1) implicate and perhaps even blame editors at Alternet and Salon for the current fiasco

2) flippantly "apologize" on twitter for copying others' work and deceiving his readers 

3) bizarrely attempt to deflect attention away from the allegations against him by lobbing vague and as yet, unsubstantiated charges that Sam Harris did the same

4) attribute a dubious quote to Richard Dawkins without providing a source in an effort to make him look bad

Even if the Harris charge somehow turns out to be true, it's obvious to everyone -- except Werleman, apparently -- that this fact wouldn't absolve him. It would be like a captured thief trying to get out of his predicament by noting that other people steal too. It's immaterial, and furthermore, downright pathetic.

It should also be said that "justice" is a strange thing for Werleman to suddenly care about, since justice entails fairness, respect, and truth -- three values which have been sorely lacking in his work and behavior. Anyone who his familiar with his horrendously dishonest email debacle involving Harris will understand this.

Without asking Harris, Werleman published excerpts from a private email exchange the two had. Harris in turn wanted to publish the whole exchange for the sake of context, and gave Werleman the courtesy of asking him first. Werleman agreed, but subsequently published the exchange to get the drop on Harris. This episode, along with the email exchange itself, gives a telling glimpse of Werleman's modus operandi. It also explains why, in the midst of a shitstorm that threatens to irreparably damage his career, Werleman would reflexively try to goad Harris once more.

Before his twitter tantrum on Saturday morning, it was difficult to imagine that Werleman's handling of the situation could get any worse. Now, I can only wonder how much worse it will get.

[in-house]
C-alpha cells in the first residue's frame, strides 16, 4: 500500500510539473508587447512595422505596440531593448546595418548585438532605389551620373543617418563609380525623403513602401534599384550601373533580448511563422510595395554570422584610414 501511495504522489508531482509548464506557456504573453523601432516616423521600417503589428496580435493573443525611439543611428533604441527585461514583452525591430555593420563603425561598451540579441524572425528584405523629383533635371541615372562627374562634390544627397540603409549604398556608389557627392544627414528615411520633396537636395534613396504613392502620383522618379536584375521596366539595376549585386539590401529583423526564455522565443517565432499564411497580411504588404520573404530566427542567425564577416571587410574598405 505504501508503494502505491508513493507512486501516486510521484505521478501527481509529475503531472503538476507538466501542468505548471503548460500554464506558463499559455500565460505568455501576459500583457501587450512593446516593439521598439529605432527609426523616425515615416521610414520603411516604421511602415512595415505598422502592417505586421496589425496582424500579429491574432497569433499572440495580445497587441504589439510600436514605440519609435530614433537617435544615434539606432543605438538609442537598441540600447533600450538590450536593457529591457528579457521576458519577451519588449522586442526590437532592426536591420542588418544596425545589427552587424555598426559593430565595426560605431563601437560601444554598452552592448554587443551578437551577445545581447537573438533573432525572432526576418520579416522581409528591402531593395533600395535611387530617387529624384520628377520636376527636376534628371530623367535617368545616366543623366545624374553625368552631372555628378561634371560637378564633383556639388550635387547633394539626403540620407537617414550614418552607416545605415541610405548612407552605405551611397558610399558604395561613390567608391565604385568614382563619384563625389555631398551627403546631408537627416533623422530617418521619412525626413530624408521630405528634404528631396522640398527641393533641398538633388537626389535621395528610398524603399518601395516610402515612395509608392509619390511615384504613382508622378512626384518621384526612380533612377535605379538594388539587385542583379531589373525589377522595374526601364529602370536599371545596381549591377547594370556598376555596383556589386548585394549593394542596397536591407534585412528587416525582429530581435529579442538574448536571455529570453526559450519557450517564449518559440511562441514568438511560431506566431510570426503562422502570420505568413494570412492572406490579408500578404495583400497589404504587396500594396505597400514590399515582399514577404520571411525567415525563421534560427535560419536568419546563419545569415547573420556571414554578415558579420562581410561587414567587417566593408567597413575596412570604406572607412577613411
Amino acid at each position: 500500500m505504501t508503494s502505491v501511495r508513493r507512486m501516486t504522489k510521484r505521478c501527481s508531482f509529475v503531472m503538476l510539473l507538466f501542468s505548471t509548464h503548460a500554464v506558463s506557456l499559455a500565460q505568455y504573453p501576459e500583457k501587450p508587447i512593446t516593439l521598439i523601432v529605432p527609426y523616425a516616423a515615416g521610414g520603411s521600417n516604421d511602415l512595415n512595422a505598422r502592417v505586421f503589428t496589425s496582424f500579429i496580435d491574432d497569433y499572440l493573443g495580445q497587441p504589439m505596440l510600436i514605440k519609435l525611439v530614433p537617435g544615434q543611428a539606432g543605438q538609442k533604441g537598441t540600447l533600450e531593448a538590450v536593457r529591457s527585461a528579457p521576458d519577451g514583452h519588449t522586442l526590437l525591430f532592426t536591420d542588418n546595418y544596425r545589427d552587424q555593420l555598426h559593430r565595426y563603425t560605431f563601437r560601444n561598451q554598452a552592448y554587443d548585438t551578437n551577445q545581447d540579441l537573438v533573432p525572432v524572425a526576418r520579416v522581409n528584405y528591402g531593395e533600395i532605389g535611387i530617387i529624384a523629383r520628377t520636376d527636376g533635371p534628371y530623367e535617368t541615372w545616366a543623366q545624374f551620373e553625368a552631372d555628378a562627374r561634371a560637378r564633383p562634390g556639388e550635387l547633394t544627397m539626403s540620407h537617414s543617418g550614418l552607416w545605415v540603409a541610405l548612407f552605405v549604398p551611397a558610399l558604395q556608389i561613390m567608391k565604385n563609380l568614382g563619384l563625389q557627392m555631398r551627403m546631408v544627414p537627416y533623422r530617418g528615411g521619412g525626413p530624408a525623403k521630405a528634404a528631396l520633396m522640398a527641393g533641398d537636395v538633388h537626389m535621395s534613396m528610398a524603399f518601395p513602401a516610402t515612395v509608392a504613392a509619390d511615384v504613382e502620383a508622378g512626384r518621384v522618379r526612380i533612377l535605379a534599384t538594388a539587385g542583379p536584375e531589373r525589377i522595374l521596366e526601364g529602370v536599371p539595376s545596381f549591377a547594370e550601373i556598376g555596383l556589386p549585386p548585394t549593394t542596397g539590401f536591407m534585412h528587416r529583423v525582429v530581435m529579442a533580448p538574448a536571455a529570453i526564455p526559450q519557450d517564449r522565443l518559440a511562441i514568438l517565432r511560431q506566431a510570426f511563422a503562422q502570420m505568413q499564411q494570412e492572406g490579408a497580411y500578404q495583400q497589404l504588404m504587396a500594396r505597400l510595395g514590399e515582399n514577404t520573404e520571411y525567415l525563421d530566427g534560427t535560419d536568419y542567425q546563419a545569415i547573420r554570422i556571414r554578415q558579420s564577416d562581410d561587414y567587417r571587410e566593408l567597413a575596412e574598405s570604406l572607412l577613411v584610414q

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*UPDATE I: On his Facebook page, Werleman has issued a half-baked apology in which he says, "From a total of 55 Salon/Alternet op-eds, totaling 65,000 words, a vetting process has revealed a half-dozen instances of paragraphs that should have been enclosed in quotations." But anyone who's been following this knows full well that this explanation is a total joke.

*UPDATE II: Alternet has removed every article Werleman has written for the site, and released the following statement to us on Monday:

"AlterNet has discovered, along with other publications, that we have published articles by CJ Werleman that include unattributed content from other journalists' work and from other sources. We regret that this has happened. We have removed Werleman's articles from our archives."

And this note was posted on Alternet's website on Monday:

"Dear Reader, it is with regret that we announce that frequent AlterNet author CJ Werleman was discovered to have failed to attribute text taken directly from other news and information sources.  AlterNet takes allegations of plagiarism seriously, and has removed Werleman's articles from our archives. Our apologies to the various sources and writers whose work was misappropriated in Werleman's articles published on AlterNet. "

RELATED: C.J. Werleman, who said ISIS isn’t motivated by Islam and that it’s not as big of a threat as a potential Christian theocracy, now faces plagiarism allegations.